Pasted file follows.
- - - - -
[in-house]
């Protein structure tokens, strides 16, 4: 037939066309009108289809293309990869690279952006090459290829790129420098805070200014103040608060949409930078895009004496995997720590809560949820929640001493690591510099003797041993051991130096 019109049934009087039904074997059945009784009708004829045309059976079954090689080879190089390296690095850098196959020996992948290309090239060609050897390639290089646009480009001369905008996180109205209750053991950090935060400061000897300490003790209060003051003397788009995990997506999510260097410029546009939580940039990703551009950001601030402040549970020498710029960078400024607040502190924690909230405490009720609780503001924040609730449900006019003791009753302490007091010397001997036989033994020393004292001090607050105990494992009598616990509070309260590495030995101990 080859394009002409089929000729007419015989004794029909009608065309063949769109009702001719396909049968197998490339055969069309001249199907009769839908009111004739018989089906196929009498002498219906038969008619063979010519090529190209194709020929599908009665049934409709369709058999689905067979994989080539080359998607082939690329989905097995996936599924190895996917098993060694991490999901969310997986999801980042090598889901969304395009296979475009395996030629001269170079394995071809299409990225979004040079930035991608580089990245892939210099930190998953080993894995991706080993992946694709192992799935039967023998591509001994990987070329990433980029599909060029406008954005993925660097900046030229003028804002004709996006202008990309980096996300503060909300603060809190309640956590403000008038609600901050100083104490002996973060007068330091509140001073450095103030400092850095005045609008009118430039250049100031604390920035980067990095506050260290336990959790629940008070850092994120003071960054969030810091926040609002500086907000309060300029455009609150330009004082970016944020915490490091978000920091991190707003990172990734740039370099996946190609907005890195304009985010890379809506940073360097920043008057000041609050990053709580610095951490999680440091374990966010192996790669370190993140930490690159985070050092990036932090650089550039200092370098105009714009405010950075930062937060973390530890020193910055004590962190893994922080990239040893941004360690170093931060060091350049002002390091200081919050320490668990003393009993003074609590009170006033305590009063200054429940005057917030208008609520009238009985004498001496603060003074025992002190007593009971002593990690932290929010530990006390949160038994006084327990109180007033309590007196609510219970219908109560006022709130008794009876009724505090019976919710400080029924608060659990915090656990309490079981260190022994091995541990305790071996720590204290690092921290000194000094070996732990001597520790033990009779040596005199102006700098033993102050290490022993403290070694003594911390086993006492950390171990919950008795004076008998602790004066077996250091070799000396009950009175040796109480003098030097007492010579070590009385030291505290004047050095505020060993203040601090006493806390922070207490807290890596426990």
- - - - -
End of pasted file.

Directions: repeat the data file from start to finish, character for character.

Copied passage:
[in-house]
């Protein structure tokens, strides 16, 4: 037939066309009108289809293309990869690279952006090459290829790129420098805070200014103040608060949409930078895009004496995997720590809560949820929640001493690591510099003797041993051991130096 019109049934009087039904074997059945009784009708004829045309059976079954090689080879190089390296690095850098196959020996992948290309090239060609050897390639290089646009480009001369905008996180109205209750053991950090935060400061000897300490003790209060003051003397788009995990997506999510260097410029546009939580940039990703551009950001601030402040549970020498710029960078400024607040502190924690909230405490009720609780503001924040609730449900006019003791009753302490007091010397001997036989033994020393004292001090607050105990494992009598616990509070309260590495030995101990 080859394009002409089929000729007419015989004794029909009608065309063949769109009702001719396909049968197998490339055969069309001249199907009769839908009111004739018989089906196929009498002498219906038969008619063979010519090529190209194709020929599908009665049934409709369709058999689905067979994989080539080359998607082939690329989905097995996936599924190895996917098993060694991490999901969310997986999801980042090598889901969304395009296979475009395996030629001269170079394995071809299409990225979004040079930035991608580089990245892939210099930190998953080993894995991706080993992946694709192992799935039967023998591509001994990987070329990433980029599909060029406008954005993925660097900046030229003028804002004709996006202008990309980096996300503060909300603060809190309640956590403000008038609600901050100083104490002996973060007068330091509140001073450095103030400092850095005045609008009118430039250049100031604390920035980067990095506050260290336990959790629940008070850092994120003071960054969030810091926040609002500086907000309060300029455009609150330009004082970016944020915490490091978000920091991190707003990172990734740039370099996946190609907005890195304009985010890379809506940073360097920043008057000041609050990053709580610095951490999680440091374990966010192996790669370190993140930490690159985070050092990036932090650089550039200092370098105009714009405010950075930062937060973390530890020193910055004590962190893994922080990239040893941004360690170093931060060091350049002002390091200081919050320490668990003393009993003074609590009170006033305590009063200054429940005057917030208008609520009238009985004498001496603060003074025992002190007593009971002593990690932290929010530990006390949160038994006084327990109180007033309590007196609510219970219908109560006022709130008794009876009724505090019976919710400080029924608060659990915090656990309490079981260190022994091995541990305790071996720590204290690092921290000194000094070996732990001597520790033990009779040596005199102006700098033993102050290490022993403290070694003594911390086993006492950390171990919950008795004076008998602790004066077996250091070799000396009950009175040796109480003098030097007492010579070590009385030291505290004047050095505020060993203040601090006493806390922070207490807290890596426990």